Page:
GLOBAL ECOLOGY AND BIOGEOGRAPHY
A neutral-metabolic theory of latitudinal biodiversity
DP Tittensor, B Worm.
Latitudinal gradients of species richness represent Earth's first-order biodiversity pattern. Most species groups display a near-monotonic decline in richness from the equator to the poles, yet there exists little mechanistic theory to derive such patterns from first principles. Here we integrate two key advances – neutral theory and the metabolic theory of ecology – to reconstruct global species richness gradients and test underlying causes.
Simulated global meta-community.
We constructed a spatially explicit global meta-community with constant per capita rates of disturbance, speciation and dispersal. No gradient emerged in this neutral base model. Focusing on the oceans as a model system, we added a water temperature gradient of 0–30°C that independently affected rates of community turnover and speciation based on established metabolic scaling laws. We also added a gradient in habitat area that roughly parallels the observed decrease in ocean area from tropical to polar waters.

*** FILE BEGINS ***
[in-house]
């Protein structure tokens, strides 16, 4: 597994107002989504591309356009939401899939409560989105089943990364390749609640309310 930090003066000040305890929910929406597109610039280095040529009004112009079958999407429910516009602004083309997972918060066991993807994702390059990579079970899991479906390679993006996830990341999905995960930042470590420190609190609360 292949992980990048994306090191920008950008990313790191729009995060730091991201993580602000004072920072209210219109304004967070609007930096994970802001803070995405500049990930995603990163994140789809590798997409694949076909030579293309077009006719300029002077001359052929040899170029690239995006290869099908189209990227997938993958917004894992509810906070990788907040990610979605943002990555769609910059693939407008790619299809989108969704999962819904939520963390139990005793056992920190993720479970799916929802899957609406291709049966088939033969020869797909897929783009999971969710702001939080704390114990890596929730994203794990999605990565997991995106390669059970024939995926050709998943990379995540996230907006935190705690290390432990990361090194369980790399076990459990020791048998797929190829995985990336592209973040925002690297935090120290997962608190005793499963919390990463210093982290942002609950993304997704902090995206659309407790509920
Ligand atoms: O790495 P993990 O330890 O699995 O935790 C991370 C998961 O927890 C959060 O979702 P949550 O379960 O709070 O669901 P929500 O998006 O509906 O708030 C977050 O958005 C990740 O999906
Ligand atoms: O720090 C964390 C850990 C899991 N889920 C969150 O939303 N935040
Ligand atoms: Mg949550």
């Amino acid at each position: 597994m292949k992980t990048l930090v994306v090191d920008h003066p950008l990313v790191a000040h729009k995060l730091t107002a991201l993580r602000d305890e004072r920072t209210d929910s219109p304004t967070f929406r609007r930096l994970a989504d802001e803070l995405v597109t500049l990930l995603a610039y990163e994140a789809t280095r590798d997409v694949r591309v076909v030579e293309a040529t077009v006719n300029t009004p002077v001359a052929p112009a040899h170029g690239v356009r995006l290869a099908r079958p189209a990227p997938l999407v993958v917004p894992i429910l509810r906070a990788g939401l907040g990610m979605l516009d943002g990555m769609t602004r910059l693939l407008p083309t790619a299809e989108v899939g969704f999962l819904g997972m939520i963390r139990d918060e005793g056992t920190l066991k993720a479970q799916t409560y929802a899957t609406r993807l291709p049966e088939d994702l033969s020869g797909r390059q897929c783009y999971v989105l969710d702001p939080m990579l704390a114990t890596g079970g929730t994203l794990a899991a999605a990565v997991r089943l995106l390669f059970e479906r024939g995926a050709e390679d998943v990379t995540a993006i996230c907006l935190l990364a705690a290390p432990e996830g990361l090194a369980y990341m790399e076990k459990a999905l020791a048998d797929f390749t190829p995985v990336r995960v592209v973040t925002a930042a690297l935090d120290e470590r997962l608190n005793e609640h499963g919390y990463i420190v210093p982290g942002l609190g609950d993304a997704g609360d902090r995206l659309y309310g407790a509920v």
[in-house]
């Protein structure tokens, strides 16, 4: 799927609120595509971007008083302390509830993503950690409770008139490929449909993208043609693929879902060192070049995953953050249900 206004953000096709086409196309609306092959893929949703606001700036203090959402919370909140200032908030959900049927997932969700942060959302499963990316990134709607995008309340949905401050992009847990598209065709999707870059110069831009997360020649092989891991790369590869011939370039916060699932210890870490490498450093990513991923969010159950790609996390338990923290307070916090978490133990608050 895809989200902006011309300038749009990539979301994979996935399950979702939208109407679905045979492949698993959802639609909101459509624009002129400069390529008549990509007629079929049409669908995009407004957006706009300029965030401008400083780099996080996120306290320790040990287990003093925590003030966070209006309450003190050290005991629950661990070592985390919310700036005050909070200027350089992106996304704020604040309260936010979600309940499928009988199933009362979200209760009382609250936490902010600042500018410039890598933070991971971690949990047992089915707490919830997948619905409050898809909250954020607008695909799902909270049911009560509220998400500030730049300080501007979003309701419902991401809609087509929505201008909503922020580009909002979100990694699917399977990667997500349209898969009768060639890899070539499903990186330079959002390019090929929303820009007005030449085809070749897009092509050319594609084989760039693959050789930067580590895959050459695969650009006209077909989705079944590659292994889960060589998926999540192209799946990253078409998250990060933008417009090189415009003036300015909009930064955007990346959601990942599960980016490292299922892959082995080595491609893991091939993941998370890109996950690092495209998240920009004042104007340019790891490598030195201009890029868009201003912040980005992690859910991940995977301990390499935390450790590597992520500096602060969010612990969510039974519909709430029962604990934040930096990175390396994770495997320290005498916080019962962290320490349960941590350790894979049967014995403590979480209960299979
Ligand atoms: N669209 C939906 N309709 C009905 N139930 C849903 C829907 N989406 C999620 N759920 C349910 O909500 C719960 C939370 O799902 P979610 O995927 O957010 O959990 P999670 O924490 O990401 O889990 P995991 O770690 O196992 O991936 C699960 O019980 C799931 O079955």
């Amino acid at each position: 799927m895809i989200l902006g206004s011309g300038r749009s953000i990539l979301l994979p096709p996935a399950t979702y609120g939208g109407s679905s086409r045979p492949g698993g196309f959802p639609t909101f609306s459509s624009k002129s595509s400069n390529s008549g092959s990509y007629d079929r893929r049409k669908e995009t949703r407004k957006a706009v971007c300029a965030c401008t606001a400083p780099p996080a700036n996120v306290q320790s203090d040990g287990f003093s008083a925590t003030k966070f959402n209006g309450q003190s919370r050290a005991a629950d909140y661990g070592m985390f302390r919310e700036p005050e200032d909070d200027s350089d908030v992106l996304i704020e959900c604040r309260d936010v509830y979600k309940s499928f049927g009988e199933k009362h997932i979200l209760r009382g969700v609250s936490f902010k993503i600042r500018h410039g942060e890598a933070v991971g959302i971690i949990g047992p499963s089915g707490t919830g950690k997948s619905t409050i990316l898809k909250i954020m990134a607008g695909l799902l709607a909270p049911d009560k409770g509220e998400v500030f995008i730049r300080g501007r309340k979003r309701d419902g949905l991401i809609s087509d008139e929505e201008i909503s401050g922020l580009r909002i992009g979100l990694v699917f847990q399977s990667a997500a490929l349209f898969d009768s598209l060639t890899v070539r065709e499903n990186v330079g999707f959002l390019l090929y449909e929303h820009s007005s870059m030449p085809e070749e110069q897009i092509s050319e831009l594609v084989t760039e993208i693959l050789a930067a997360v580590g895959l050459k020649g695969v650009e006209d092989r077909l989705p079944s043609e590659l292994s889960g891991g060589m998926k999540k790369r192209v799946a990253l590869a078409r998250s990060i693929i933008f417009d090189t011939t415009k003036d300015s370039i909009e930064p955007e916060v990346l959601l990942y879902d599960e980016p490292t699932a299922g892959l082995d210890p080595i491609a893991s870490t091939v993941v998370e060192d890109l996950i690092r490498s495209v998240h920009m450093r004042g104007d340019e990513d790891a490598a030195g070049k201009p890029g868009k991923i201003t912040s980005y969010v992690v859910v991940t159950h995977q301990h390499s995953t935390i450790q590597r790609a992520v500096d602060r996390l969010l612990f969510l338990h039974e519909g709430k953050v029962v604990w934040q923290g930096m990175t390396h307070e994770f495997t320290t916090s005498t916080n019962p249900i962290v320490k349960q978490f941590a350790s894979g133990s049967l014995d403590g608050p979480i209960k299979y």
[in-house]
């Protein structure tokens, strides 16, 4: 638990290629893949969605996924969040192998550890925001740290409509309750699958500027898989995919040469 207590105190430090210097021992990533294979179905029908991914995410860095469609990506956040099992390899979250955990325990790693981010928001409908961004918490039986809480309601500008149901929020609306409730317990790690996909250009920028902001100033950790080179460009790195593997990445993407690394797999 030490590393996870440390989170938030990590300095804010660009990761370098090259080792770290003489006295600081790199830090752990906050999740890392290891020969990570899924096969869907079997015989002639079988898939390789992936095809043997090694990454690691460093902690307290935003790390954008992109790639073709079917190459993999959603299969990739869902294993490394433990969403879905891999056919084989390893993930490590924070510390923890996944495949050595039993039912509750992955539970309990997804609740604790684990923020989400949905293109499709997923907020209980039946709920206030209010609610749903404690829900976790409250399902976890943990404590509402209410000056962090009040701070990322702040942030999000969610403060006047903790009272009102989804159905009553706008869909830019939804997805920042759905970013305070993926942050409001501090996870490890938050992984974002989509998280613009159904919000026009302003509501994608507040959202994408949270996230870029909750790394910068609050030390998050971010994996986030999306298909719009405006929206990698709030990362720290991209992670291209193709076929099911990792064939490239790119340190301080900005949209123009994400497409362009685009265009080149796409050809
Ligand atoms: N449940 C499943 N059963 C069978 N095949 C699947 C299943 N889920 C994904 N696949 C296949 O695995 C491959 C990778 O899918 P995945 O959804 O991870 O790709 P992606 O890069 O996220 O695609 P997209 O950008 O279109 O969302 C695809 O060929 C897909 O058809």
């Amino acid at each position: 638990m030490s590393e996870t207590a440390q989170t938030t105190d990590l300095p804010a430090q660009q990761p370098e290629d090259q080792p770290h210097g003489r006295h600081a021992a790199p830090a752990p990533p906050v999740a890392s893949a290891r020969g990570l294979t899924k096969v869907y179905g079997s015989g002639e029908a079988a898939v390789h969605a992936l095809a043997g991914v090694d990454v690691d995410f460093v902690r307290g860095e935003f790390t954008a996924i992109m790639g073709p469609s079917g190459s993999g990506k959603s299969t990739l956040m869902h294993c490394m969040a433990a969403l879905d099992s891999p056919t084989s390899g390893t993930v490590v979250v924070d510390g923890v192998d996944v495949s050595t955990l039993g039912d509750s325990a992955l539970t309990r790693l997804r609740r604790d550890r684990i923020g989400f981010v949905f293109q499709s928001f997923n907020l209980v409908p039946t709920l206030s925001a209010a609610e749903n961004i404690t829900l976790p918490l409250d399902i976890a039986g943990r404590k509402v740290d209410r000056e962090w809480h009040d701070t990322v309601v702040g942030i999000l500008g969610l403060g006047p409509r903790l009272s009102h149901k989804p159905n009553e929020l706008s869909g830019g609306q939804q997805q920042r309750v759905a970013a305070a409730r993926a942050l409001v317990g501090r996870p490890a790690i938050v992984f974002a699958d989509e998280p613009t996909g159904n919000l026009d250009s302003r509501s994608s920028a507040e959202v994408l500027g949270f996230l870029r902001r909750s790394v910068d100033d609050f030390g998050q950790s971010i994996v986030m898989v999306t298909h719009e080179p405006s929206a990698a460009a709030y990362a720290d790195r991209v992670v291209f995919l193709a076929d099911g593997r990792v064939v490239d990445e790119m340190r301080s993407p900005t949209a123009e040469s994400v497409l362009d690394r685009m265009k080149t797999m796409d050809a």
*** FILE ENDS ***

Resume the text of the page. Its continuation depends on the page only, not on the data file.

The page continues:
Thermal effects on the community turnover rate caused a transient latitudinal gradient that ultimately disappeared. Thermal effects on speciation produced a dynamically stable but relatively weak gradient. Increasing habitat area towards the equator in combination with thermal effects on speciation rate produced a more realistic gradient that emerged from the combined effects of species–area and species–energy theory.
This reasonably simple model provides a platform to explore support for processes underpinning large-scale biodiversity gradients, and the ability of prominent ecological theories, independently or in combination, to capture them.